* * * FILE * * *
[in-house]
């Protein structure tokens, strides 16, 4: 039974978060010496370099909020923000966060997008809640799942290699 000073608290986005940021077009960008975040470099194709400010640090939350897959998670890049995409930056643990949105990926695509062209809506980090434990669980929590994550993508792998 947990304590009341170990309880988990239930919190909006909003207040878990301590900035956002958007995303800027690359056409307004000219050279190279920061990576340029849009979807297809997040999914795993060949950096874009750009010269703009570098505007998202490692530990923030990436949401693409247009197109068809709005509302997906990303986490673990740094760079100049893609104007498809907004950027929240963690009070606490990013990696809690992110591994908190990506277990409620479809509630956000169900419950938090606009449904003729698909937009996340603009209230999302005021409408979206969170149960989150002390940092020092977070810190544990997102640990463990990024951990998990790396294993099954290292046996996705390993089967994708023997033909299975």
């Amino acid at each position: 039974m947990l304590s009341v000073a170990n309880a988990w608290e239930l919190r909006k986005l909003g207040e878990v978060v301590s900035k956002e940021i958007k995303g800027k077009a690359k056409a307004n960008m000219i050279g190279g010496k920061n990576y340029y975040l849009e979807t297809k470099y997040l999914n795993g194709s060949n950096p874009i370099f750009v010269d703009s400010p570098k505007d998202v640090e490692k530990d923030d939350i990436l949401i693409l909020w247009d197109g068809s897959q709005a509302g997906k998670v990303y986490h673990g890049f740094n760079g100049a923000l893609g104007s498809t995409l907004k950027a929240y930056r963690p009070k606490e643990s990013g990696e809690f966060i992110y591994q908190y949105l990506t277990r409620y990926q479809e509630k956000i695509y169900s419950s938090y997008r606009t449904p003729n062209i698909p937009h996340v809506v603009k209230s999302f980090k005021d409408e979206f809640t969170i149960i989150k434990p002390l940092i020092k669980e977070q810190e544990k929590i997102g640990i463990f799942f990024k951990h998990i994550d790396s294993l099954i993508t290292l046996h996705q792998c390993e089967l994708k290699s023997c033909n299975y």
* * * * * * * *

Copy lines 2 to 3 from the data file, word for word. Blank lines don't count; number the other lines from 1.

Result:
């Protein structure tokens, strides 16, 4: 039974978060010496370099909020923000966060997008809640799942290699 000073608290986005940021077009960008975040470099194709400010640090939350897959998670890049995409930056643990949105990926695509062209809506980090434990669980929590994550993508792998 947990304590009341170990309880988990239930919190909006909003207040878990301590900035956002958007995303800027690359056409307004000219050279190279920061990576340029849009979807297809997040999914795993060949950096874009750009010269703009570098505007998202490692530990923030990436949401693409247009197109068809709005509302997906990303986490673990740094760079100049893609104007498809907004950027929240963690009070606490990013990696809690992110591994908190990506277990409620479809509630956000169900419950938090606009449904003729698909937009996340603009209230999302005021409408979206969170149960989150002390940092020092977070810190544990997102640990463990990024951990998990790396294993099954290292046996996705390993089967994708023997033909299975």
């Amino acid at each position: 039974m947990l304590s009341v000073a170990n309880a988990w608290e239930l919190r909006k986005l909003g207040e878990v978060v301590s900035k956002e940021i958007k995303g800027k077009a690359k056409a307004n960008m000219i050279g190279g010496k920061n990576y340029y975040l849009e979807t297809k470099y997040l999914n795993g194709s060949n950096p874009i370099f750009v010269d703009s400010p570098k505007d998202v640090e490692k530990d923030d939350i990436l949401i693409l909020w247009d197109g068809s897959q709005a509302g997906k998670v990303y986490h673990g890049f740094n760079g100049a923000l893609g104007s498809t995409l907004k950027a929240y930056r963690p009070k606490e643990s990013g990696e809690f966060i992110y591994q908190y949105l990506t277990r409620y990926q479809e509630k956000i695509y169900s419950s938090y997008r606009t449904p003729n062209i698909p937009h996340v809506v603009k209230s999302f980090k005021d409408e979206f809640t969170i149960i989150k434990p002390l940092i020092k669980e977070q810190e544990k929590i997102g640990i463990f799942f990024k951990h998990i994550d790396s294993l099954i993508t290292l046996h996705q792998c390993e089967l994708k290699s023997c033909n299975y």